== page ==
How do you write a winning cover letter?
Well depending on how you look at it, this task may be easier or harder than you think.
But long story short is it all comes down to strategy.
I’m sorry to be the bearer of bad news, but you’re not going to win if you write an average cover letter, with zero strategy behind it, that reads like it was thrown together in a 20-minute rush.
Recruiters and hiring managers have seen so many cover letters that it only takes a few seconds for them to recognize if it’s what they’re looking for or not.
That means you can’t spend all week working on your resume and then allocate just one hour to write a cover letter—trust me, it won’t be any good.
I’d spend just as much time making my cover letter spectacular as I would my resume. And you should too if you want to give yourself the best chance to get a great job.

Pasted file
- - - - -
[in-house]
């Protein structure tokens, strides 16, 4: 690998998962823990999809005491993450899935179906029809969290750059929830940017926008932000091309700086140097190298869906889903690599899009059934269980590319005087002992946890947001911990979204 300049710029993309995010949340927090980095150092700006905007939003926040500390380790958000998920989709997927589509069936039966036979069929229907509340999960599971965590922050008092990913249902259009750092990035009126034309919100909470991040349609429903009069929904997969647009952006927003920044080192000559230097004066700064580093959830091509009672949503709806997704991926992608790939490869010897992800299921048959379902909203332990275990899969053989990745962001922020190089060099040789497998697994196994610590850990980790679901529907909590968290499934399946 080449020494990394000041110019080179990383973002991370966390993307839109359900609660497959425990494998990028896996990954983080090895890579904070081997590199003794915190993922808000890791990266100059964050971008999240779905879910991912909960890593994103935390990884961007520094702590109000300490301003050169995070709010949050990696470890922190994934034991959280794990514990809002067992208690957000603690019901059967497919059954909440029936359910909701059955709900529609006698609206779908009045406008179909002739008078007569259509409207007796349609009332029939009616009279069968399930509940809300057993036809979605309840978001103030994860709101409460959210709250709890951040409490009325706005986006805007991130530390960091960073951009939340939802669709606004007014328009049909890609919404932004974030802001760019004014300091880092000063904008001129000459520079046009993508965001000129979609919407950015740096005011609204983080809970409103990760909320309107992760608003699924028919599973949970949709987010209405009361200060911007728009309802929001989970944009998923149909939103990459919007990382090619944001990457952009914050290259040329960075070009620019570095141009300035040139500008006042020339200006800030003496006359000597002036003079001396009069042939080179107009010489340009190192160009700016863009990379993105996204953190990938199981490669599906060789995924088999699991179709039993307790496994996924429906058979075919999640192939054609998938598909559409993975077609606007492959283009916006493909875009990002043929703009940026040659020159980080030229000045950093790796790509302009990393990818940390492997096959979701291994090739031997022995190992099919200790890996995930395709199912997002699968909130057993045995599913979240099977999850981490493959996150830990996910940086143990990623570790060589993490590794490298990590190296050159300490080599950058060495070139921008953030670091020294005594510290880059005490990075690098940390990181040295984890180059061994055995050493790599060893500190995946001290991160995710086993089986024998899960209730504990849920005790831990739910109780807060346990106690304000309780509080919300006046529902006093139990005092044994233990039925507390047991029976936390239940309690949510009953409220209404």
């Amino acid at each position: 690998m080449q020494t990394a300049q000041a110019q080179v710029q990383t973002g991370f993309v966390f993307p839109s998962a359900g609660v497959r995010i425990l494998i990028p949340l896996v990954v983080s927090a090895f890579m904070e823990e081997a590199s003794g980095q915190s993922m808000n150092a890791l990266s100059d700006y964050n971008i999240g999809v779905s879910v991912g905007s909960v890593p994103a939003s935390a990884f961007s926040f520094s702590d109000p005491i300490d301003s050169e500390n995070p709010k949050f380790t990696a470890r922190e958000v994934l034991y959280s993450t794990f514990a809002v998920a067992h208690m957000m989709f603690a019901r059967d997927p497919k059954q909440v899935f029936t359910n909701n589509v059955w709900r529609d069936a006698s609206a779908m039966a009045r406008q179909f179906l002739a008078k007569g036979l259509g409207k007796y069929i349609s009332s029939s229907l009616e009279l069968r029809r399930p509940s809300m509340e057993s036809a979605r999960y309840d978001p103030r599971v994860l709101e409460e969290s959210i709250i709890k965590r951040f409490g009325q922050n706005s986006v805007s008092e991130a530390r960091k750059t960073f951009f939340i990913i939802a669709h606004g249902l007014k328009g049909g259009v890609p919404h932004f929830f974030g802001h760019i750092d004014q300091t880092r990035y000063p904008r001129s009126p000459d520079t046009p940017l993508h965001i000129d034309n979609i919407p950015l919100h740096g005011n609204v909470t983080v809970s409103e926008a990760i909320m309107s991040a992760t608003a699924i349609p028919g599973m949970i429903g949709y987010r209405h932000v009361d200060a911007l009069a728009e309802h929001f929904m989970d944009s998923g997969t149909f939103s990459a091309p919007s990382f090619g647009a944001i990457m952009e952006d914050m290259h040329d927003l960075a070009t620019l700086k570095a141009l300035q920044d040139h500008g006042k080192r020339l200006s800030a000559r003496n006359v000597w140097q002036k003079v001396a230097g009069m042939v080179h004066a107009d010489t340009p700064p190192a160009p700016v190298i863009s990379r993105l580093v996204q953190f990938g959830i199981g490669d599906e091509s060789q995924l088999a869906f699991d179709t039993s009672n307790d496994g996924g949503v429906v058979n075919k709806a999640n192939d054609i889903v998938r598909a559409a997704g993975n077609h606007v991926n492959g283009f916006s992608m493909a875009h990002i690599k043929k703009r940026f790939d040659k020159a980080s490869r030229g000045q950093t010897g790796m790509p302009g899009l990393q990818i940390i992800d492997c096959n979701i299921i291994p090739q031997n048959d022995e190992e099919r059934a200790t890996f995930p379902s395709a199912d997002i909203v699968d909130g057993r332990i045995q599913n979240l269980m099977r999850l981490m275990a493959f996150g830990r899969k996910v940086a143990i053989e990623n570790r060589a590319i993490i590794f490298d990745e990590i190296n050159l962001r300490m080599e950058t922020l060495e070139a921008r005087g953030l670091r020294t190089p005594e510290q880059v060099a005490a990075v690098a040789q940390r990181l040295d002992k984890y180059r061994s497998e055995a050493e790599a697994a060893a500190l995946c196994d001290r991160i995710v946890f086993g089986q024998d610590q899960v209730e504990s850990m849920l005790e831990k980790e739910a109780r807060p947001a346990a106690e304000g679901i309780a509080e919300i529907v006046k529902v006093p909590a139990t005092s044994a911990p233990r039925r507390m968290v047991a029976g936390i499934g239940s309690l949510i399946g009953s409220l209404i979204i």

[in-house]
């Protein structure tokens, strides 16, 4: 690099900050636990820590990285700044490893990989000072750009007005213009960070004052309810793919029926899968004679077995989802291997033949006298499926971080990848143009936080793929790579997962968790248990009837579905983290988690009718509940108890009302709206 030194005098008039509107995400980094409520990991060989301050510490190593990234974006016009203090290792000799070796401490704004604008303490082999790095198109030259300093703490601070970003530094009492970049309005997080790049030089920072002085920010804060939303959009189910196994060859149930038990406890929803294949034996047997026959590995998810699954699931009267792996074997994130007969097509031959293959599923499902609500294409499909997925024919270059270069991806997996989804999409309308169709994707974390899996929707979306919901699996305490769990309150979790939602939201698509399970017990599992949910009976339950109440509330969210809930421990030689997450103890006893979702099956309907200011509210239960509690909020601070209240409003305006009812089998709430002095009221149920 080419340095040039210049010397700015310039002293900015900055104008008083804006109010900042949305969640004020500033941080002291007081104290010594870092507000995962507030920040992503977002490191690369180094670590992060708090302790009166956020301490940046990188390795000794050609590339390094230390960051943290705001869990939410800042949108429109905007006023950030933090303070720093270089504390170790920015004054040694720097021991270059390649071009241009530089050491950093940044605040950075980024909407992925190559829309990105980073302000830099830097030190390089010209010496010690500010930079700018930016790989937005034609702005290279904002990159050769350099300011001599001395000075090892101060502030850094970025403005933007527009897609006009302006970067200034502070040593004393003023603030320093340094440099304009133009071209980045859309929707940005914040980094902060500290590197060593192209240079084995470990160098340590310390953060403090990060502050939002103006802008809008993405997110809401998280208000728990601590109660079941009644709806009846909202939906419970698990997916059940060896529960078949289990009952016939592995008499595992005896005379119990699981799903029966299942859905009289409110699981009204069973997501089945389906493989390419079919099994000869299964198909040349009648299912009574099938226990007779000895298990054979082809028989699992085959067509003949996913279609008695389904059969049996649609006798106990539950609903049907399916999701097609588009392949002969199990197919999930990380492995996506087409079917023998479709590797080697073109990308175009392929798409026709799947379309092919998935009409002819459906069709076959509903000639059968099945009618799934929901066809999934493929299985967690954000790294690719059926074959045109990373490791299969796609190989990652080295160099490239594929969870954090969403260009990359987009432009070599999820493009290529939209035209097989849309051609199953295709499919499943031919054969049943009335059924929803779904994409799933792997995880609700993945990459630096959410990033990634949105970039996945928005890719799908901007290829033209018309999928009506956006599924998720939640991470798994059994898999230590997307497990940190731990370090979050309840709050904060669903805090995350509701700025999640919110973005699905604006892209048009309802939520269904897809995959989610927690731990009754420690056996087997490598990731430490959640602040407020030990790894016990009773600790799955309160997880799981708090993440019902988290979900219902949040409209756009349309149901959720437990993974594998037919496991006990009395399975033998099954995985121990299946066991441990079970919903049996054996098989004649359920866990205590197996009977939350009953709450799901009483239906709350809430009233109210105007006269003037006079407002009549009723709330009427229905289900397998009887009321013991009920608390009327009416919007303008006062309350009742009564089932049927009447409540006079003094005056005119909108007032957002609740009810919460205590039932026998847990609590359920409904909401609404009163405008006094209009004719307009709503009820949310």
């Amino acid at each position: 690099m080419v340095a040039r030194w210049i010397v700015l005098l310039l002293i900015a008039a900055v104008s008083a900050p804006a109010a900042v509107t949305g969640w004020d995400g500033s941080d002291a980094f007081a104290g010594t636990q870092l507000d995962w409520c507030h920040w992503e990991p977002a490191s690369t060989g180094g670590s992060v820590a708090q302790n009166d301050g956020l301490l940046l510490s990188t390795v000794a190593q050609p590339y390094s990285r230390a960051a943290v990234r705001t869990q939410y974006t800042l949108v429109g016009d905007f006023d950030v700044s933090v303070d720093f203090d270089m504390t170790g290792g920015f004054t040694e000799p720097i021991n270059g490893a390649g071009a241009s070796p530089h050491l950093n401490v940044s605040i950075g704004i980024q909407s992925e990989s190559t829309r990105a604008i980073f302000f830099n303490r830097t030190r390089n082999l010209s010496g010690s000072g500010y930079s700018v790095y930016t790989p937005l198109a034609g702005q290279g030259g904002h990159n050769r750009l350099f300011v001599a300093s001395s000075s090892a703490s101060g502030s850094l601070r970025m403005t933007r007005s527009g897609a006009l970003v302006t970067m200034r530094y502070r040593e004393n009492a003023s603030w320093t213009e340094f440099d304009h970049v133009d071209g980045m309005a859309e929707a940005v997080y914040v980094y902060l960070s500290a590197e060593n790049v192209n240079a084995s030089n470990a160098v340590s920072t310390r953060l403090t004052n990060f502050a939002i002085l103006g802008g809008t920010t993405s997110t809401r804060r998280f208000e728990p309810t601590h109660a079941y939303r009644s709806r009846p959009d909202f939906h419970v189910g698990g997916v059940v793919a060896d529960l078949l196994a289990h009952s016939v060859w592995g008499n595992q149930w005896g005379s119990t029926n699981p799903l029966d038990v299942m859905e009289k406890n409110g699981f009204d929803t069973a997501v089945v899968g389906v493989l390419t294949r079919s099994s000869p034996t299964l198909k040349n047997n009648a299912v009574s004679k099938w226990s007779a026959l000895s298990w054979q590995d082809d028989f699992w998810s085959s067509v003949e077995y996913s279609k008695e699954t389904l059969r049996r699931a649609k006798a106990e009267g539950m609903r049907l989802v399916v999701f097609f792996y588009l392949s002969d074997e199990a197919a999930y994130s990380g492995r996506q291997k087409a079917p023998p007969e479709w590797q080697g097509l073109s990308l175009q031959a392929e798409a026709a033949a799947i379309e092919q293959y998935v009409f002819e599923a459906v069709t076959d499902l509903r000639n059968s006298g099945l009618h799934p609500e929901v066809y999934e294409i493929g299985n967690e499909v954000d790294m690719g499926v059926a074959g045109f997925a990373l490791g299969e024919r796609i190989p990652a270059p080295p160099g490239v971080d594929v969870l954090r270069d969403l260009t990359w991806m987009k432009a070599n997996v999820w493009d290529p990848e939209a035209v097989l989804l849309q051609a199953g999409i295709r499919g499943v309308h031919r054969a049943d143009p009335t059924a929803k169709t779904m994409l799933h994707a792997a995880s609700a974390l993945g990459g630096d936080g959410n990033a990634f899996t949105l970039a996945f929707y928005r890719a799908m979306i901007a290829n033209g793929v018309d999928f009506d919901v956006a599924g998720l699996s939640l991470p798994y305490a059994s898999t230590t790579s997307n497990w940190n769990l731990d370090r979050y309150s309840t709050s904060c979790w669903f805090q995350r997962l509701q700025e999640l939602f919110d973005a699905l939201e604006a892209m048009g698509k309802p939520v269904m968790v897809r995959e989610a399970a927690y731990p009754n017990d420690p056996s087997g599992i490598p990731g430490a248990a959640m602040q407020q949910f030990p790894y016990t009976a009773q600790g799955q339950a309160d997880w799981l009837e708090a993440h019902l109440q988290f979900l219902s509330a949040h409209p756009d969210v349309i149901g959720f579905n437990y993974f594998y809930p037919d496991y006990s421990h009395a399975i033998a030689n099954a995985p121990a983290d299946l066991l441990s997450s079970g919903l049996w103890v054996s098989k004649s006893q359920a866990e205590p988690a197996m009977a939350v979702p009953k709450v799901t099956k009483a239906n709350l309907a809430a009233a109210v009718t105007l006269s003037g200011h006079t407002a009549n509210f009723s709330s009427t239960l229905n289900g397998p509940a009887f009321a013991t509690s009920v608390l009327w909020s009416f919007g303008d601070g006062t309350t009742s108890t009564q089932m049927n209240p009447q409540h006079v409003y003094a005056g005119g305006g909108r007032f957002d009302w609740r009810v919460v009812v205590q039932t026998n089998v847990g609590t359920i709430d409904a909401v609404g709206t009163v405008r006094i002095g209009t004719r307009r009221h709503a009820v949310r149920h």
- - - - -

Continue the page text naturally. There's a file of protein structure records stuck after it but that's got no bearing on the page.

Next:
Because with tough competition, every element of your job search (mainly your resume, cover letter, and interview answers, but even your thank you note) needs to be executed at a high level. Nothing can be half done and roughly put together.
Now that I’ve established the importance of the cover letter, here’s how to write a winner.
How Do You Write A Winning Cover Letter?
Based on my wildly successful job search, coaching other people, and reviewing resumes and cover letters myself, I have the experience to know what makes a winning cover letter.
The winning cover letter:
- Makes it crystal clear why you want to work for their specific company
- Provides specific evidence that you would succeed in the role (aka you have relevant past experiences and skills)
- Shows your enthusiasm for the work
- Hints that you’re very confident in your ability
- Has zero grammar, punctuation, or accuracy mistakes
- Supports your resume, doesn’t repeat it in paragraph form
- Shines a light on your personality and people skills
That’s about all you need to write the winning cover letter.
Top candidates who win offers will have 6 to 7 of those traits in their cover letter, average candidates will have 3 to 4, and losing candidates will have 0 to 2.
However, as you probably know, execution is the name of the game.